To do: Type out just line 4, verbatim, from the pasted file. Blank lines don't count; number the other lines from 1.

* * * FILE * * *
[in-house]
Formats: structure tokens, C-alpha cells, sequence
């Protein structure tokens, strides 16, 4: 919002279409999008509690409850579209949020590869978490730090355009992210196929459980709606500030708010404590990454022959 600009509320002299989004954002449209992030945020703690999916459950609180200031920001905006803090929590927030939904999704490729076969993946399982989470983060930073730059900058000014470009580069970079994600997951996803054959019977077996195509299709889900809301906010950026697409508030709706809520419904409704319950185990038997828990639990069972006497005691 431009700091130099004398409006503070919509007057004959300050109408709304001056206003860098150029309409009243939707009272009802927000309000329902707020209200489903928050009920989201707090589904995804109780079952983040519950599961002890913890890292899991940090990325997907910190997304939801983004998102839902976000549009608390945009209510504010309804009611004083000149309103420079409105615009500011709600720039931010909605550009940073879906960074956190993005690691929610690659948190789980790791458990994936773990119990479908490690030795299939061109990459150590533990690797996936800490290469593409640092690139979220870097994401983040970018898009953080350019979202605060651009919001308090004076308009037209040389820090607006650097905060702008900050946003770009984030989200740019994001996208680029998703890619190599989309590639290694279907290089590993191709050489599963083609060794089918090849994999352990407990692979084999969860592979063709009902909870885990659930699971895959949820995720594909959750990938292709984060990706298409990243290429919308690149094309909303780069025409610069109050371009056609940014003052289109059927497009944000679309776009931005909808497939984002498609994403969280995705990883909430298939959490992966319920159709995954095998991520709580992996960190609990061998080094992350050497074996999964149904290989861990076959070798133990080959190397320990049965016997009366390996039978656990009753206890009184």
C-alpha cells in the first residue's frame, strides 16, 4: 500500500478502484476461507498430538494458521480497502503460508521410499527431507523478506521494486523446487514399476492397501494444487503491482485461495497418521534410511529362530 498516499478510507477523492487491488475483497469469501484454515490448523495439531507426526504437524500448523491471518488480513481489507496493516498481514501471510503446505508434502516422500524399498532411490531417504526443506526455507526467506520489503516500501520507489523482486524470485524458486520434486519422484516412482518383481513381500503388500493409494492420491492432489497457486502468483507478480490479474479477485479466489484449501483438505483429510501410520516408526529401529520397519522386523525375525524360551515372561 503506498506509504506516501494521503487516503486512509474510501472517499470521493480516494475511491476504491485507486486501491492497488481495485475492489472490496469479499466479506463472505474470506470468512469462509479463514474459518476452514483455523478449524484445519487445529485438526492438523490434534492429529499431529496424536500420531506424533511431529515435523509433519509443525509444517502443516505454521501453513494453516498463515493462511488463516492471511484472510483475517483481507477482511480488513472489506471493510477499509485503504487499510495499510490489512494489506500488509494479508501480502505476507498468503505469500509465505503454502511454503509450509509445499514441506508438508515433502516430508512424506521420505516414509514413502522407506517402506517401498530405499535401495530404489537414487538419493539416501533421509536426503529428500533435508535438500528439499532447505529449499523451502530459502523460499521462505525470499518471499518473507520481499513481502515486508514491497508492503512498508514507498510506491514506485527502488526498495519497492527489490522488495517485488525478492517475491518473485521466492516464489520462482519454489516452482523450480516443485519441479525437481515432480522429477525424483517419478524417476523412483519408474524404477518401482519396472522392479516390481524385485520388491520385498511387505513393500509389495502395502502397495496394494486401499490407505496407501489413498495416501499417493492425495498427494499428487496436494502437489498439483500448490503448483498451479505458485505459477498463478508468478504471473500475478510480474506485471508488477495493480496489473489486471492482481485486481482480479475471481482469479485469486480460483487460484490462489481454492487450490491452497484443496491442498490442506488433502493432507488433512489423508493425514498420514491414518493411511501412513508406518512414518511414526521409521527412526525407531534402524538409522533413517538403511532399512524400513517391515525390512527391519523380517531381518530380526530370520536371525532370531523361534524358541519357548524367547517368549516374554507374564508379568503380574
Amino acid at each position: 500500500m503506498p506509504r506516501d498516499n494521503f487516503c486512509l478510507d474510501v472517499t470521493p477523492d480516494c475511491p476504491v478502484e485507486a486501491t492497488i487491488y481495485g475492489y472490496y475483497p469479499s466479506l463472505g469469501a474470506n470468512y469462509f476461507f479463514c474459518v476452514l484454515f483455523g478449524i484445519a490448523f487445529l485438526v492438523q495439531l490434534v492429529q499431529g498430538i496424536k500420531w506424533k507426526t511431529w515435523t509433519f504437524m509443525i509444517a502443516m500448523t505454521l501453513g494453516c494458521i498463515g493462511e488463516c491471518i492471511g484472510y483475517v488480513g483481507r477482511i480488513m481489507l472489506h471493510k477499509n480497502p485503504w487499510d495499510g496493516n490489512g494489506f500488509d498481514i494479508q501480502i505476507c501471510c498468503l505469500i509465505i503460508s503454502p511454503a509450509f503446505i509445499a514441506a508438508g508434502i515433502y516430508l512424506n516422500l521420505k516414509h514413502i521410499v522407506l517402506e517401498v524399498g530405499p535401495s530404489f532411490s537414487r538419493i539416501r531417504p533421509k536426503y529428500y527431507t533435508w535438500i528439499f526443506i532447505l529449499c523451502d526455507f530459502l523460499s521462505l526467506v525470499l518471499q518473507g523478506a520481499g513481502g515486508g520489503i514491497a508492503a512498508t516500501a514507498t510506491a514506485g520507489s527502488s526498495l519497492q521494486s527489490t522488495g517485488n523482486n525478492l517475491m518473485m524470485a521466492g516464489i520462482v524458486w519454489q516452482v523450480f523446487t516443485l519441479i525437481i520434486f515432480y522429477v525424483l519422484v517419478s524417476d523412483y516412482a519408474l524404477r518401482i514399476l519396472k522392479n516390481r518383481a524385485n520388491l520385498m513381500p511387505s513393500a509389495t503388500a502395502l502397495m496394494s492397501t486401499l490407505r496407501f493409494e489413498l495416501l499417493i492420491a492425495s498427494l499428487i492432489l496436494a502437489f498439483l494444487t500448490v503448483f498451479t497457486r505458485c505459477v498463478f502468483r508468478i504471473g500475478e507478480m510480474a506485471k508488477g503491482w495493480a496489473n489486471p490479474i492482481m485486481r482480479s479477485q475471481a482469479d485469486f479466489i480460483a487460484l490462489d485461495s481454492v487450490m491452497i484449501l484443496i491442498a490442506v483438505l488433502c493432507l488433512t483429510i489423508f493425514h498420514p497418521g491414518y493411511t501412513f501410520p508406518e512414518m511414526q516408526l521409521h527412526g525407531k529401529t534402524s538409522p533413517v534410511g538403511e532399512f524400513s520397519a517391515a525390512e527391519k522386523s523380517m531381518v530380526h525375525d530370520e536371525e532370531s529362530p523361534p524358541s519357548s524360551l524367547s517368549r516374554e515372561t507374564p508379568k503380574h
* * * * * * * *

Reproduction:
C-alpha cells in the first residue's frame, strides 16, 4: 500500500478502484476461507498430538494458521480497502503460508521410499527431507523478506521494486523446487514399476492397501494444487503491482485461495497418521534410511529362530 498516499478510507477523492487491488475483497469469501484454515490448523495439531507426526504437524500448523491471518488480513481489507496493516498481514501471510503446505508434502516422500524399498532411490531417504526443506526455507526467506520489503516500501520507489523482486524470485524458486520434486519422484516412482518383481513381500503388500493409494492420491492432489497457486502468483507478480490479474479477485479466489484449501483438505483429510501410520516408526529401529520397519522386523525375525524360551515372561 503506498506509504506516501494521503487516503486512509474510501472517499470521493480516494475511491476504491485507486486501491492497488481495485475492489472490496469479499466479506463472505474470506470468512469462509479463514474459518476452514483455523478449524484445519487445529485438526492438523490434534492429529499431529496424536500420531506424533511431529515435523509433519509443525509444517502443516505454521501453513494453516498463515493462511488463516492471511484472510483475517483481507477482511480488513472489506471493510477499509485503504487499510495499510490489512494489506500488509494479508501480502505476507498468503505469500509465505503454502511454503509450509509445499514441506508438508515433502516430508512424506521420505516414509514413502522407506517402506517401498530405499535401495530404489537414487538419493539416501533421509536426503529428500533435508535438500528439499532447505529449499523451502530459502523460499521462505525470499518471499518473507520481499513481502515486508514491497508492503512498508514507498510506491514506485527502488526498495519497492527489490522488495517485488525478492517475491518473485521466492516464489520462482519454489516452482523450480516443485519441479525437481515432480522429477525424483517419478524417476523412483519408474524404477518401482519396472522392479516390481524385485520388491520385498511387505513393500509389495502395502502397495496394494486401499490407505496407501489413498495416501499417493492425495498427494499428487496436494502437489498439483500448490503448483498451479505458485505459477498463478508468478504471473500475478510480474506485471508488477495493480496489473489486471492482481485486481482480479475471481482469479485469486480460483487460484490462489481454492487450490491452497484443496491442498490442506488433502493432507488433512489423508493425514498420514491414518493411511501412513508406518512414518511414526521409521527412526525407531534402524538409522533413517538403511532399512524400513517391515525390512527391519523380517531381518530380526530370520536371525532370531523361534524358541519357548524367547517368549516374554507374564508379568503380574